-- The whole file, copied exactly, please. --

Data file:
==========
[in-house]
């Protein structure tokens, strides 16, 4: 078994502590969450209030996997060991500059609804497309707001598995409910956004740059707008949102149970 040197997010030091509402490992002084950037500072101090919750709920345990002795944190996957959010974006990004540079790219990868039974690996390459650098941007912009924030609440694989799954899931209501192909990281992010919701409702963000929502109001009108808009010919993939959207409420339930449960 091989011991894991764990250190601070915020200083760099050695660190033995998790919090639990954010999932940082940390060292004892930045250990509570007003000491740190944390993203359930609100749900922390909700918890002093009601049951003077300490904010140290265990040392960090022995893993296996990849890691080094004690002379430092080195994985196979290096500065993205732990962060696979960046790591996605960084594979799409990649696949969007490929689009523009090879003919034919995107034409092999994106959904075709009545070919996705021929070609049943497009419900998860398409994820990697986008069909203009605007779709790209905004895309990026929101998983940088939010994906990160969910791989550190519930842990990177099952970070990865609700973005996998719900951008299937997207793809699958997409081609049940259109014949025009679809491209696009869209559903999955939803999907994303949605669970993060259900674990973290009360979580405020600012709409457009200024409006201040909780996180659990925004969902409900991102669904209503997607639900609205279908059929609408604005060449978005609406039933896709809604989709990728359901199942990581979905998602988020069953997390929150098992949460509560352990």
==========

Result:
[in-house]
């Protein structure tokens, strides 16, 4: 078994502590969450209030996997060991500059609804497309707001598995409910956004740059707008949102149970 040197997010030091509402490992002084950037500072101090919750709920345990002795944190996957959010974006990004540079790219990868039974690996390459650098941007912009924030609440694989799954899931209501192909990281992010919701409702963000929502109001009108808009010919993939959207409420339930449960 091989011991894991764990250190601070915020200083760099050695660190033995998790919090639990954010999932940082940390060292004892930045250990509570007003000491740190944390993203359930609100749900922390909700918890002093009601049951003077300490904010140290265990040392960090022995893993296996990849890691080094004690002379430092080195994985196979290096500065993205732990962060696979960046790591996605960084594979799409990649696949969007490929689009523009090879003919034919995107034409092999994106959904075709009545070919996705021929070609049943497009419900998860398409994820990697986008069909203009605007779709790209905004895309990026929101998983940088939010994906990160969910791989550190519930842990990177099952970070990865609700973005996998719900951008299937997207793809699958997409081609049940259109014949025009679809491209696009869209559903999955939803999907994303949605669970993060259900674990973290009360979580405020600012709409457009200024409006201040909780996180659990925004969902409900991102669904209503997607639900609205279908059929609408604005060449978005609406039933896709809604989709990728359901199942990581979905998602988020069953997390929150098992949460509560352990």